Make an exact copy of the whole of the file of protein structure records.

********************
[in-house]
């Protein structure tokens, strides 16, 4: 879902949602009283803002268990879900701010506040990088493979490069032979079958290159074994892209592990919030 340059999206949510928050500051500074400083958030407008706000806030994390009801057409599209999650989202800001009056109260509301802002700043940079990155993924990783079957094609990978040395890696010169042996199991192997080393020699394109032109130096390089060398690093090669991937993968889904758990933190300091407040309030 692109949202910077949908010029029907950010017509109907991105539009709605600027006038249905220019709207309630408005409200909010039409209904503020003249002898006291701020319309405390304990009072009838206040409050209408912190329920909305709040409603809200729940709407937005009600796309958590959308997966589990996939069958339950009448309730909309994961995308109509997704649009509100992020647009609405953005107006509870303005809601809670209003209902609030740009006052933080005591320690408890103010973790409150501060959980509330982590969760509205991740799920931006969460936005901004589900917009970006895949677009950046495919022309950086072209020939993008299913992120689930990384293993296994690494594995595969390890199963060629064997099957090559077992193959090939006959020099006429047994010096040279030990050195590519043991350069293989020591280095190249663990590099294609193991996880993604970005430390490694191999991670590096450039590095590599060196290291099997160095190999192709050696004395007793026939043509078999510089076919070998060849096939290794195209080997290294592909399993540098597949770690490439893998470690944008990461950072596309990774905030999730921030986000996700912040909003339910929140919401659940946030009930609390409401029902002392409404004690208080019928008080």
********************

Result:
[in-house]
């Protein structure tokens, strides 16, 4: 879902949602009283803002268990879900701010506040990088493979490069032979079958290159074994892209592990919030 340059999206949510928050500051500074400083958030407008706000806030994390009801057409599209999650989202800001009056109260509301802002700043940079990155993924990783079957094609990978040395890696010169042996199991192997080393020699394109032109130096390089060398690093090669991937993968889904758990933190300091407040309030 692109949202910077949908010029029907950010017509109907991105539009709605600027006038249905220019709207309630408005409200909010039409209904503020003249002898006291701020319309405390304990009072009838206040409050209408912190329920909305709040409603809200729940709407937005009600796309958590959308997966589990996939069958339950009448309730909309994961995308109509997704649009509100992020647009609405953005107006509870303005809601809670209003209902609030740009006052933080005591320690408890103010973790409150501060959980509330982590969760509205991740799920931006969460936005901004589900917009970006895949677009950046495919022309950086072209020939993008299913992120689930990384293993296994690494594995595969390890199963060629064997099957090559077992193959090939006959020099006429047994010096040279030990050195590519043991350069293989020591280095190249663990590099294609193991996880993604970005430390490694191999991670590096450039590095590599060196290291099997160095190999192709050696004395007793026939043509078999510089076919070998060849096939290794195209080997290294592909399993540098597949770690490439893998470690944008990461950072596309990774905030999730921030986000996700912040909003339910929140919401659940946030009930609390409401029902002392409404004690208080019928008080």